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Second Nature: A Gardener's Education Paperback – August 12, 2003
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From Publishers Weekly
Despite some overheated prose, Pollan's 2003 book on his many years gardening proves to be an enjoyable and instructive listen. The account moves seamlessly from the humble and personal—the minor and major decisions Pollan must make for his garden each season—to a larger inquiry of gardening through historical, philosophical, environmental, and practical lenses. Pollan's soft and slightly nasal voice is rhythmic and engaging, but Scott Brick, who narrated The Omnivore's Dilemma and In Defense of Food, would have been a better choice. Pollan can't match Brick's ability to marshal information and move an audience, and this one consequently lacks the impact and nuance of his previous audiobooks. A Grove Press paperback. (Mar.)
Copyright © Reed Business Information, a division of Reed Elsevier Inc. All rights reserved. --This text refers to an out of print or unavailable edition of this title.
From Library Journal
Pollan, executive editor of Harper's and self-proclaimed amateur gardener, has written a book that is by turns charming and annoying, insightful and shallow, droll and banal. His collection of a dozen essays arranged by season is based on his experiences over a seven-year period in his Connecticut garden, along with vignettes from garden history. Unfortunately, Pollan's text is characterized by dubious and unsupported generalities, self-conscious humor, and extended, labored metaphors, and his lack of gardening authority dooms the book to superficiality. Experienced gardeners and devotees of garden literature will find little here that is original. Only for comprehensive gardening collections.
- Richard Shotwell, Hancock Shaker Village, Pittsfield, Mass.
Copyright 1991 Reed Business Information, Inc. --This text refers to an out of print or unavailable edition of this title.
Top customer reviews
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I've read many of Pollan's other books and I enjoyed this one almost as much as the others. The way he writes makes the topic accessible to the reader even if it isn't what you expect. There are some parts that are less interesting to me, specifically the very early portion and parts of the last chapter on seed catalogs. But there is humor and insight sprinkled throughout that make it enjoyable and worth picking up.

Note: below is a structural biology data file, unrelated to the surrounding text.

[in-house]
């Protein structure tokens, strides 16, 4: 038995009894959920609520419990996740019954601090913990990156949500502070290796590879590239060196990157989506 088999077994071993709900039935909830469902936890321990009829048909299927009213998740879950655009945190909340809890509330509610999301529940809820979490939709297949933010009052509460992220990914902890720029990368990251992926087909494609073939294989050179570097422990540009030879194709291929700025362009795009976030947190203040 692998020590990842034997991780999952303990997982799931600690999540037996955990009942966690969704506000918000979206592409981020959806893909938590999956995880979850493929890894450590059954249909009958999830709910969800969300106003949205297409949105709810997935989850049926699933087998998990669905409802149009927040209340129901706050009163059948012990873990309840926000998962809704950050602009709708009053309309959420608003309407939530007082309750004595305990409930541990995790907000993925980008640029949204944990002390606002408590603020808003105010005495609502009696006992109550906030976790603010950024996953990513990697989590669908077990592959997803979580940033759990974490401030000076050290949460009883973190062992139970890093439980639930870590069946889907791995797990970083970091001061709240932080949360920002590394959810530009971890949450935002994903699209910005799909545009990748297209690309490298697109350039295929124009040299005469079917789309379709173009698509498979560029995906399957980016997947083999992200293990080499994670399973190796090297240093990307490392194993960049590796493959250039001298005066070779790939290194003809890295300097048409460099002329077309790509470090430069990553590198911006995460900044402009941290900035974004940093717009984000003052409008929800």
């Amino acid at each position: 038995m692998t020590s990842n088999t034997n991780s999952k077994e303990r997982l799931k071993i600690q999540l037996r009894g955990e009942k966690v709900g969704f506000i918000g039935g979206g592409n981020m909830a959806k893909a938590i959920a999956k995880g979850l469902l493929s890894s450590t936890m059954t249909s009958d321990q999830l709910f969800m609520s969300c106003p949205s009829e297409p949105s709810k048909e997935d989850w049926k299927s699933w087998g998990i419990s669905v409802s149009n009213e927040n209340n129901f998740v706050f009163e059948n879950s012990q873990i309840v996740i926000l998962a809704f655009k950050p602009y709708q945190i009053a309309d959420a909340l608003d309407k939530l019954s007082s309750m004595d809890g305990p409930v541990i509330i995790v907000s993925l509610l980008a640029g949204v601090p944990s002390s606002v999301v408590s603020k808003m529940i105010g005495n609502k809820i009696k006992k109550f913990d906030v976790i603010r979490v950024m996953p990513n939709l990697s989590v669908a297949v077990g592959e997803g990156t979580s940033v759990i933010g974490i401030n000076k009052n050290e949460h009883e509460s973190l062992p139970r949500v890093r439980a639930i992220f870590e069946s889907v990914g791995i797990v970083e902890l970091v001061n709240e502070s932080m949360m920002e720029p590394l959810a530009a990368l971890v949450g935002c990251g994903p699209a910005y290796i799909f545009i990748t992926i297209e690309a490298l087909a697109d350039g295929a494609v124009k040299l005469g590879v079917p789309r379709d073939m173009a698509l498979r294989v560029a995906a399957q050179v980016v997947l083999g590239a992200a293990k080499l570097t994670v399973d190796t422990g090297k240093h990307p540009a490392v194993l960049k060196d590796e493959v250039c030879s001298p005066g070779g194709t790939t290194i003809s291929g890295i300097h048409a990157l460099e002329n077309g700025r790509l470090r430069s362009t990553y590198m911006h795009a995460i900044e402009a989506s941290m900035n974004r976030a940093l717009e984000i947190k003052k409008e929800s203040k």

It's a good read in what motivates us to garden, his story of his grandfather, and childhood any gardener could relate to in their own way.
Don't read necessarily for advice, but more for enjoying what another gardener has to say about the subject.
There is so much contained within these pages. The description of his lawn, and the history of lawns in the United States, is something that everyone should read. To understand how the American Dream came to be, we need to also have a grasp on the history of home and landscape designs in this country. His description of lawns, and then of forests, made the issue come to life for me.
His description of his grandfather's garden was priceless. I felt like I was sitting in his grandfather's garden, eating tomatoes with the two of them.
And his fight with the hedgehog--I was taking swats at him, too!
Planting my first garden was a real treat. Reading this alongside enriched that experience.
Most recent customer reviews
The Main Message. I liked his main Garden Ethic, that humans can create positive things in nature as stewards of the land.
The Images.Read more